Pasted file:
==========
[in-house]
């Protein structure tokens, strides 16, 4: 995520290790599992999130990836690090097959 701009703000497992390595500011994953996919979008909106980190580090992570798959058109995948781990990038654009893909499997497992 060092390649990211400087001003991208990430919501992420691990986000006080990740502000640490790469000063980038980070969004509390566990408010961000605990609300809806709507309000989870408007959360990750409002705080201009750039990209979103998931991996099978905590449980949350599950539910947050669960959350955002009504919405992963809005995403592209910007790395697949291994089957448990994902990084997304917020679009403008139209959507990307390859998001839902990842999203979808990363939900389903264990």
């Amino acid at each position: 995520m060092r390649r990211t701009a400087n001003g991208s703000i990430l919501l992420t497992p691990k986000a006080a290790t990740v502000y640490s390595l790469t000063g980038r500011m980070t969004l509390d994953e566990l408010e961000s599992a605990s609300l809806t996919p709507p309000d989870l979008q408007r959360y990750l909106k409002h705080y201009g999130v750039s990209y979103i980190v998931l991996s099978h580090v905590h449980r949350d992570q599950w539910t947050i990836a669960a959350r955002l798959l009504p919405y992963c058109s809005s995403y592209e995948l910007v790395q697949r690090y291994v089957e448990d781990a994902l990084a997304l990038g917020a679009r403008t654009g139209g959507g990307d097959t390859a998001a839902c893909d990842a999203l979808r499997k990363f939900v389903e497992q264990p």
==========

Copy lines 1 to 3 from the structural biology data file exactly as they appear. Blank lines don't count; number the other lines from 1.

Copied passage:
[in-house]
């Protein structure tokens, strides 16, 4: 995520290790599992999130990836690090097959 701009703000497992390595500011994953996919979008909106980190580090992570798959058109995948781990990038654009893909499997497992 060092390649990211400087001003991208990430919501992420691990986000006080990740502000640490790469000063980038980070969004509390566990408010961000605990609300809806709507309000989870408007959360990750409002705080201009750039990209979103998931991996099978905590449980949350599950539910947050669960959350955002009504919405992963809005995403592209910007790395697949291994089957448990994902990084997304917020679009403008139209959507990307390859998001839902990842999203979808990363939900389903264990």
């Amino acid at each position: 995520m060092r390649r990211t701009a400087n001003g991208s703000i990430l919501l992420t497992p691990k986000a006080a290790t990740v502000y640490s390595l790469t000063g980038r500011m980070t969004l509390d994953e566990l408010e961000s599992a605990s609300l809806t996919p709507p309000d989870l979008q408007r959360y990750l909106k409002h705080y201009g999130v750039s990209y979103i980190v998931l991996s099978h580090v905590h449980r949350d992570q599950w539910t947050i990836a669960a959350r955002l798959l009504p919405y992963c058109s809005s995403y592209e995948l910007v790395q697949r690090y291994v089957e448990d781990a994902l990084a997304l990038g917020a679009r403008t654009g139209g959507g990307d097959t390859a998001a839902c893909d990842a999203l979808r499997k990363f939900v389903e497992q264990p």